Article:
You only get one chance to make a first impression. You’ve heard that before. It can be applied to every aspect of your life. But when you’re just starting out in a new role, it’s probably the most important time to make that impression a great one. Every day I speak with job seekers and hiring authorities. I am constantly hearing stories about how people behave in an interview setting, or in the early days of a new role. Most of the time people knock it out of the park. They hit the ground running. Unfortunately, in my years as a recruiter, I can share just as many horror stories of people who didn’t make a great first impression. So, what do you need to do to set the right tone when you make your next move? I believe it comes down to overcommunicating, bringing a good work ethic and building relationships.
Overcommunicate from day one. First, learn how to communicate best within this new organization. Start by observing, assessing and learning the culture. I get a lot of complaints from clients about employees not communicating. I encourage every candidate I work with to err on the side of caution, and overcommunicate from day one. It’s never a bad thing to ask questions, ask for clarification and repeat instructions. I promise, this translates to someone who is eager to thrive in their role.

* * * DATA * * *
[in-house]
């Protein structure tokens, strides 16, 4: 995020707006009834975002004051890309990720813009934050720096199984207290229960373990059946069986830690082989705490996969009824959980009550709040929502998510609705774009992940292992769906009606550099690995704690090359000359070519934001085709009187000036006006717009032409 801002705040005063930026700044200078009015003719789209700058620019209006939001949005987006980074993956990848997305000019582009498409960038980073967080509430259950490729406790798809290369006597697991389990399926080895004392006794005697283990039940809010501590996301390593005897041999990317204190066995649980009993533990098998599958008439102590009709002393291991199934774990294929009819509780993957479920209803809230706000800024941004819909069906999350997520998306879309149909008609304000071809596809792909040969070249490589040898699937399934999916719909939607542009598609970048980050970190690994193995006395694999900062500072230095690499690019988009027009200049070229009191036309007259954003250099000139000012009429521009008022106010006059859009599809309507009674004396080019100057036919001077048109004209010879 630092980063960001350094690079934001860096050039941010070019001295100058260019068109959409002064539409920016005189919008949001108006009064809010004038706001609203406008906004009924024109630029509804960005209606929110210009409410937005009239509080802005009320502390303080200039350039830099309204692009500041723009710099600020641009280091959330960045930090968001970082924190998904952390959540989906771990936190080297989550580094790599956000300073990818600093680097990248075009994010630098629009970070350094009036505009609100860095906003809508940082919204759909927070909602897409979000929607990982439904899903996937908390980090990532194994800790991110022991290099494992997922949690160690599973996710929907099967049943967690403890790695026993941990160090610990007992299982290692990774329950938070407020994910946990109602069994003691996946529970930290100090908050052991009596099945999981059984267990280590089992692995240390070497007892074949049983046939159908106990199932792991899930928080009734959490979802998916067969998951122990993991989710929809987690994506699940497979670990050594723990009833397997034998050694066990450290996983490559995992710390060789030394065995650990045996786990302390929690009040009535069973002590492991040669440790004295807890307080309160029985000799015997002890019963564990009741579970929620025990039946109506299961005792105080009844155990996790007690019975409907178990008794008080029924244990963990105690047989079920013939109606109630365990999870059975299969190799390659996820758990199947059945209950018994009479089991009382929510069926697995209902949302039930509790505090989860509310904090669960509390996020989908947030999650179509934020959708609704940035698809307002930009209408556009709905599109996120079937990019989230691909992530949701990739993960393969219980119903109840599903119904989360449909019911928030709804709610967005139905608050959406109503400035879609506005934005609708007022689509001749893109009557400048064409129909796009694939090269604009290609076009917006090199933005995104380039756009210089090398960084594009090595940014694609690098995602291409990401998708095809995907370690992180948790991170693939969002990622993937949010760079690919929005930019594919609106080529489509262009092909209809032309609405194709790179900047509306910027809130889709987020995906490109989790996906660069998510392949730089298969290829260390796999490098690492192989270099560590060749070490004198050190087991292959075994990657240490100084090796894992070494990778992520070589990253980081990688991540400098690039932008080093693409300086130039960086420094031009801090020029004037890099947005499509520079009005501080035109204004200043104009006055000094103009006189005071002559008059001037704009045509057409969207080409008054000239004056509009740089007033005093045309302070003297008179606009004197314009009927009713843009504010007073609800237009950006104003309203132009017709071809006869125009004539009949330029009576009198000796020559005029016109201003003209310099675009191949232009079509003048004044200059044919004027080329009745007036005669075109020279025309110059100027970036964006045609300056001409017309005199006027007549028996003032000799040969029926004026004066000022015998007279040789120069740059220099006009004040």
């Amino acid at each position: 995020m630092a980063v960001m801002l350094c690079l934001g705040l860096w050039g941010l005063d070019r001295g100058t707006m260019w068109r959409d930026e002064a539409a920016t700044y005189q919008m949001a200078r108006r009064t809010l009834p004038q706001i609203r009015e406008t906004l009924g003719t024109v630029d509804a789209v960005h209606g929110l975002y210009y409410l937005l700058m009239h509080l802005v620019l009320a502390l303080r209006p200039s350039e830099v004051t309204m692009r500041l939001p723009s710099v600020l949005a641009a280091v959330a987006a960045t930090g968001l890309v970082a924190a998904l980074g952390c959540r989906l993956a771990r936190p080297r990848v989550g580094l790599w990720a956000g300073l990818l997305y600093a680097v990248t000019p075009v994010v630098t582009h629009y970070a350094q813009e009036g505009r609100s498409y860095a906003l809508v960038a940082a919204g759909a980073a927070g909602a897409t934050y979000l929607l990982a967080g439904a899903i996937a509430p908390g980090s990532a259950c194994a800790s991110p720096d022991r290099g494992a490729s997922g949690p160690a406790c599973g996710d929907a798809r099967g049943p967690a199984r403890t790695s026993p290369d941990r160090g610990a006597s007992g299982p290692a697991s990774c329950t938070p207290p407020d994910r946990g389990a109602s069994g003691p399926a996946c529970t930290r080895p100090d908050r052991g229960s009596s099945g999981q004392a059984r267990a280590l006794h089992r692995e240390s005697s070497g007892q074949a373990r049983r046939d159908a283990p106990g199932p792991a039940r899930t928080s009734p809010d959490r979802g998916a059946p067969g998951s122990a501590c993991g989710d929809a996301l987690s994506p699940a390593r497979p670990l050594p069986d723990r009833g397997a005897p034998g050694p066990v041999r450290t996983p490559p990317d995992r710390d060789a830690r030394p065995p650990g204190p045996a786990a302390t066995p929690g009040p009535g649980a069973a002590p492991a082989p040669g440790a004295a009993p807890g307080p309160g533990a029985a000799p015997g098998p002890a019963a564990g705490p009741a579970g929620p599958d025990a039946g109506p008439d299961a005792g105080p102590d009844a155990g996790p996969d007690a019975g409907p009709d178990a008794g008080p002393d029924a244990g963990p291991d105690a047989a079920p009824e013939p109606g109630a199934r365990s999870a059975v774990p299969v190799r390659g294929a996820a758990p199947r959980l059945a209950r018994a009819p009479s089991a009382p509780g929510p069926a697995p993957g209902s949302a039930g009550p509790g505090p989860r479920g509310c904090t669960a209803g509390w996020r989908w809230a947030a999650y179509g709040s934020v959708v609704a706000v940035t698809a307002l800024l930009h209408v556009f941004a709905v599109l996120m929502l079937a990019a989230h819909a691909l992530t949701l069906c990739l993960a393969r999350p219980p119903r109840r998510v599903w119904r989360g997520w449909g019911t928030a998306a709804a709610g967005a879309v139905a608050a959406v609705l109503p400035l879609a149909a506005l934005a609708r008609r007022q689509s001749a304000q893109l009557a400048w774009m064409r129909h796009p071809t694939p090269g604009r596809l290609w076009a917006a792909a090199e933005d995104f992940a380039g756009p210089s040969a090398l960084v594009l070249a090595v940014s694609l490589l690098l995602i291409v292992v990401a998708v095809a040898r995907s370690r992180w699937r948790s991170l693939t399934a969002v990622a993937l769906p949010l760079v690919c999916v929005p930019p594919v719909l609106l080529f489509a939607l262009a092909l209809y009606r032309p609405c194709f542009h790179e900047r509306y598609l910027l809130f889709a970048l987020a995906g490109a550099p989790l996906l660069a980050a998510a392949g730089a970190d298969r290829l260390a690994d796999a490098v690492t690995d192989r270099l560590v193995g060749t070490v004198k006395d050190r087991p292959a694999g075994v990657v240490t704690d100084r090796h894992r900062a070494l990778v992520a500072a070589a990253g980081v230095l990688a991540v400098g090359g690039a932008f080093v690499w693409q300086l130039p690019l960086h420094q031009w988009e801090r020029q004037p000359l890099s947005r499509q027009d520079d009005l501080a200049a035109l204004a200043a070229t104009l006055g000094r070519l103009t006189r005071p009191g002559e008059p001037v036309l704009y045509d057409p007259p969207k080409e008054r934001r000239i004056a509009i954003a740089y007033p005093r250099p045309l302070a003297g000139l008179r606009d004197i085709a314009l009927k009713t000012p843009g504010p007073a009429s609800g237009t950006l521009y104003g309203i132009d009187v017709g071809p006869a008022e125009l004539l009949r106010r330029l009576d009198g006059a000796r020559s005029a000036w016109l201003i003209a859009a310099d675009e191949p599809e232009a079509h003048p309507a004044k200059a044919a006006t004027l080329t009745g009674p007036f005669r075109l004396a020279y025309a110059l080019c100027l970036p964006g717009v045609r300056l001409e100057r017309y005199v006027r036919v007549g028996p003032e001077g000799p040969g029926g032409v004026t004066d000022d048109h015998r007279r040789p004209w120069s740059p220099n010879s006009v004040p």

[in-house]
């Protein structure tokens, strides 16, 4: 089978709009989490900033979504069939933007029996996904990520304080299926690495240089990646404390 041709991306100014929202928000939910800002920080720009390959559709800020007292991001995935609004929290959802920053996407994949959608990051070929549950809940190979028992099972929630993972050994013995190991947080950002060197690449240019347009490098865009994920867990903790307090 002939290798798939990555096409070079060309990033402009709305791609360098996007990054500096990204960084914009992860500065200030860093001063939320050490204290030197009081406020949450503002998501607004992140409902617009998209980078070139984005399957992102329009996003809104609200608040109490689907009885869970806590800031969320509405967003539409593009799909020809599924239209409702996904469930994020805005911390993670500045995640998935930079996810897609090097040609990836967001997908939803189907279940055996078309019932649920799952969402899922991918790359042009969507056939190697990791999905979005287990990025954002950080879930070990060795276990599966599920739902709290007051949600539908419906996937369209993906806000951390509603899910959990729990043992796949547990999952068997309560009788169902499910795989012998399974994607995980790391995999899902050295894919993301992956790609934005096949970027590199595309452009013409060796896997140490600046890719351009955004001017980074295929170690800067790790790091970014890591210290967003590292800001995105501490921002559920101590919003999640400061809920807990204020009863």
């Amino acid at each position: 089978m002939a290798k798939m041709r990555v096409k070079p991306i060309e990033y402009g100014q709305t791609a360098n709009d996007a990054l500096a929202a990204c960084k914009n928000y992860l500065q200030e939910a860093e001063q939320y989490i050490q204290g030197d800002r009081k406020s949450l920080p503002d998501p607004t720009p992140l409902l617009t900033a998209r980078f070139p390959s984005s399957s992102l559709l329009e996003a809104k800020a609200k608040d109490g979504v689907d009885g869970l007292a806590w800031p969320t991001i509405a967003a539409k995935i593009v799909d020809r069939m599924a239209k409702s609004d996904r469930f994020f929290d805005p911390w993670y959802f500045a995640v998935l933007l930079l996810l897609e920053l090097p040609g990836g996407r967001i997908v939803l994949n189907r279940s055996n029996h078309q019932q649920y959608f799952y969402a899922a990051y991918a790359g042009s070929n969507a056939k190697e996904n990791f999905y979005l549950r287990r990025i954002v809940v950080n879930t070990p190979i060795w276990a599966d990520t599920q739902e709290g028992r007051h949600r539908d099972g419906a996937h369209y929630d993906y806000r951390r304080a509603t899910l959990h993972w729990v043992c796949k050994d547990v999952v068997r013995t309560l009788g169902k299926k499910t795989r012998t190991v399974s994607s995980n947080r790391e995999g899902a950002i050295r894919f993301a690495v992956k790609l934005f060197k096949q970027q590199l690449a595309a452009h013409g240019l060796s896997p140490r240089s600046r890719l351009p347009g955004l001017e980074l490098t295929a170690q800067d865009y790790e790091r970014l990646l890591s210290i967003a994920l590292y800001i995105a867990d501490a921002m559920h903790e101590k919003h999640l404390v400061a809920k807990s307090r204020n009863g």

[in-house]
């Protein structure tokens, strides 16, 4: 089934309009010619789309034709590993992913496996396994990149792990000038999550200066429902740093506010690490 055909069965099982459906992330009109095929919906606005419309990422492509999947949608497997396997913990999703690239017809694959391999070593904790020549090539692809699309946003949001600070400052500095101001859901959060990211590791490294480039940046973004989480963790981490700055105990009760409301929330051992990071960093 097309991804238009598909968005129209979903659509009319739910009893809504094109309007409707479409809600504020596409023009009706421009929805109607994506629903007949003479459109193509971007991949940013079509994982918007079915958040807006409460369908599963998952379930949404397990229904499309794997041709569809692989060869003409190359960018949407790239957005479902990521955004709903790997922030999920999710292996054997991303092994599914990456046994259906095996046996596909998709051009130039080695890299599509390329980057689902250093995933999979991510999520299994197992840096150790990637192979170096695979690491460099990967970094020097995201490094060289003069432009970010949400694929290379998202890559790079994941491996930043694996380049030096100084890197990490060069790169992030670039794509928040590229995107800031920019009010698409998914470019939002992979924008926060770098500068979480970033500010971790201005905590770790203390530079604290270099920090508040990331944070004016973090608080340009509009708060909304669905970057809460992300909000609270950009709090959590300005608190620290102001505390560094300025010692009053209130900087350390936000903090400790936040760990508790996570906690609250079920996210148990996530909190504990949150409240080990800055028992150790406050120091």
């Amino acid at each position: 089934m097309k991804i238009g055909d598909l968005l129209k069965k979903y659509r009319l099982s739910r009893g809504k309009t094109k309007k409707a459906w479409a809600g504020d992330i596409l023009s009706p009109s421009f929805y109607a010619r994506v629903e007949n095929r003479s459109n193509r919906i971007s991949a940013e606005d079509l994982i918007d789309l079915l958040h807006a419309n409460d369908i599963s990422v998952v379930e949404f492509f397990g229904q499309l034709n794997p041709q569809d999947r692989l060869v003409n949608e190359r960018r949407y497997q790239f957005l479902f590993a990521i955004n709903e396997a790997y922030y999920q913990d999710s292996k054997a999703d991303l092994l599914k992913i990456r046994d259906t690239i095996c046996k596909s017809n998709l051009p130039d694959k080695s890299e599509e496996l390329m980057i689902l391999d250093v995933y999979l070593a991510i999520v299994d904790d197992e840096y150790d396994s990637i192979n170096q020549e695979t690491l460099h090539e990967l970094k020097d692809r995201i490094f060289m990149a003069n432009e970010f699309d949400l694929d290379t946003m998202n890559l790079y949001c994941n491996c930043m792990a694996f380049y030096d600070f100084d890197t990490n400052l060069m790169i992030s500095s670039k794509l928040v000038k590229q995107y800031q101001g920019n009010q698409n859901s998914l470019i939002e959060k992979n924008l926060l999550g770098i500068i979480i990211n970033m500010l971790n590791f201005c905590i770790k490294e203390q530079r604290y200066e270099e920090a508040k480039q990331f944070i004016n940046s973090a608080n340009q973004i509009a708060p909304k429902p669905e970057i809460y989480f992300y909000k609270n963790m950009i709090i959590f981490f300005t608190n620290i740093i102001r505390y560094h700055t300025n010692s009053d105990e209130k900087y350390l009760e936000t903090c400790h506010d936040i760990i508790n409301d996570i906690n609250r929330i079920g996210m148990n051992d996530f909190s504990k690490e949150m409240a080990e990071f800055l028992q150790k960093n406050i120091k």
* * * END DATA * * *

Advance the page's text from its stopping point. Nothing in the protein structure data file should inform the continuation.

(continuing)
Bring a Strong Work Ethic
If you want to make a great first impression, bring a solid work ethic with you on day one. Come in early, stay late. Do the training. Make sure you understand what it is your role entails. If you have questions, ask them. Don’t be afraid to overachieve. This is where that overcommunication really comes into play. You need to show from the get-go that you are here to not only grow in your career, but help move your company forward. This not only shows that you are committed to your current role, but a solid work ethic will set you up for growth and future opportunity within your new organization
This is something I encourage you to do from day one. It is critically important to get to know your peers, get to know those you work for, and to build relationships with all of those people. In my previous career we had a great training program that included reading Dale Carnegie’s, “How to Win Friends and Influence People.” My biggest takeaway from that book – listen more than you talk. People want to tell you their story. Ask them questions, get them talking about themselves. Keep in mind you can actually make a great first impression when you do 90% of the listening as a opposed to all of the talking. And remember, those relationships are going to be key as you move up through the company and possibly even move on to greater opportunities in the future.